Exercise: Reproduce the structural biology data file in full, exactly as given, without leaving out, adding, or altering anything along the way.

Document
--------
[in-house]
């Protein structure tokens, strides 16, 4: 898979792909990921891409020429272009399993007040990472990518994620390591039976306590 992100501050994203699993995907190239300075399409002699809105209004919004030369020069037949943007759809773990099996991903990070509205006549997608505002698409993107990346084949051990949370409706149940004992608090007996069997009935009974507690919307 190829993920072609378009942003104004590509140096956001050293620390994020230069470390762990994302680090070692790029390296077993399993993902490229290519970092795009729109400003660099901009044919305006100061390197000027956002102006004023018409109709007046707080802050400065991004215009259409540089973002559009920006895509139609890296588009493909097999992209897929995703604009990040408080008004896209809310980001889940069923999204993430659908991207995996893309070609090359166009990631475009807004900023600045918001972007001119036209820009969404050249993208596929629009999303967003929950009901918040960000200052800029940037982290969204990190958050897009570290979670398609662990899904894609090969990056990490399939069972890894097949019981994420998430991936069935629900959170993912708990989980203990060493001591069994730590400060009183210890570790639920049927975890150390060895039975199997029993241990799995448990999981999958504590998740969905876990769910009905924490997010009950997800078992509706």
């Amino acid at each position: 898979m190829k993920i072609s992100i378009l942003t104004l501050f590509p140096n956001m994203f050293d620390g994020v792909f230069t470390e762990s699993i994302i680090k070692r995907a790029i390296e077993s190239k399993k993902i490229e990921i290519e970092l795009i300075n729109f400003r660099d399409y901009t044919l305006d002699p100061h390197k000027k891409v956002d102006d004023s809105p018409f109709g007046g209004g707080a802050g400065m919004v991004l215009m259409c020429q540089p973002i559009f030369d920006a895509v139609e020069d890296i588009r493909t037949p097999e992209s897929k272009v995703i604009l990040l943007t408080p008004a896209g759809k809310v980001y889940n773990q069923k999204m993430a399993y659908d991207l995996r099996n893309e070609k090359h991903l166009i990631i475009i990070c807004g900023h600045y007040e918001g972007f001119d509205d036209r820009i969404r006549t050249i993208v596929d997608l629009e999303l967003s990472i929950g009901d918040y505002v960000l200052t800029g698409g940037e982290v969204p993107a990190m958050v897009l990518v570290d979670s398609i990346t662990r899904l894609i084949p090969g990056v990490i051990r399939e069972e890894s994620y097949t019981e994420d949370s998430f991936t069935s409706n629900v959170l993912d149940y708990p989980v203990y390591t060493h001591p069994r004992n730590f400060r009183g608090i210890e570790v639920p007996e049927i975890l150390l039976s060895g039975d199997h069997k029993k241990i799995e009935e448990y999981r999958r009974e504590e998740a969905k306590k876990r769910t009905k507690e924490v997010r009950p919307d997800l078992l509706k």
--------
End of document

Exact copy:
[in-house]
């Protein structure tokens, strides 16, 4: 898979792909990921891409020429272009399993007040990472990518994620390591039976306590 992100501050994203699993995907190239300075399409002699809105209004919004030369020069037949943007759809773990099996991903990070509205006549997608505002698409993107990346084949051990949370409706149940004992608090007996069997009935009974507690919307 190829993920072609378009942003104004590509140096956001050293620390994020230069470390762990994302680090070692790029390296077993399993993902490229290519970092795009729109400003660099901009044919305006100061390197000027956002102006004023018409109709007046707080802050400065991004215009259409540089973002559009920006895509139609890296588009493909097999992209897929995703604009990040408080008004896209809310980001889940069923999204993430659908991207995996893309070609090359166009990631475009807004900023600045918001972007001119036209820009969404050249993208596929629009999303967003929950009901918040960000200052800029940037982290969204990190958050897009570290979670398609662990899904894609090969990056990490399939069972890894097949019981994420998430991936069935629900959170993912708990989980203990060493001591069994730590400060009183210890570790639920049927975890150390060895039975199997029993241990799995448990999981999958504590998740969905876990769910009905924490997010009950997800078992509706």
């Amino acid at each position: 898979m190829k993920i072609s992100i378009l942003t104004l501050f590509p140096n956001m994203f050293d620390g994020v792909f230069t470390e762990s699993i994302i680090k070692r995907a790029i390296e077993s190239k399993k993902i490229e990921i290519e970092l795009i300075n729109f400003r660099d399409y901009t044919l305006d002699p100061h390197k000027k891409v956002d102006d004023s809105p018409f109709g007046g209004g707080a802050g400065m919004v991004l215009m259409c020429q540089p973002i559009f030369d920006a895509v139609e020069d890296i588009r493909t037949p097999e992209s897929k272009v995703i604009l990040l943007t408080p008004a896209g759809k809310v980001y889940n773990q069923k999204m993430a399993y659908d991207l995996r099996n893309e070609k090359h991903l166009i990631i475009i990070c807004g900023h600045y007040e918001g972007f001119d509205d036209r820009i969404r006549t050249i993208v596929d997608l629009e999303l967003s990472i929950g009901d918040y505002v960000l200052t800029g698409g940037e982290v969204p993107a990190m958050v897009l990518v570290d979670s398609i990346t662990r899904l894609i084949p090969g990056v990490i051990r399939e069972e890894s994620y097949t019981e994420d949370s998430f991936t069935s409706n629900v959170l993912d149940y708990p989980v203990y390591t060493h001591p069994r004992n730590f400060r009183g608090i210890e570790v639920p007996e049927i975890l150390l039976s060895g039975d199997h069997k029993k241990i799995e009935e448990y999981r999958r009974e504590e998740a969905k306590k876990r769910t009905k507690e924490v997010r009950p919307d997800l078992l509706k």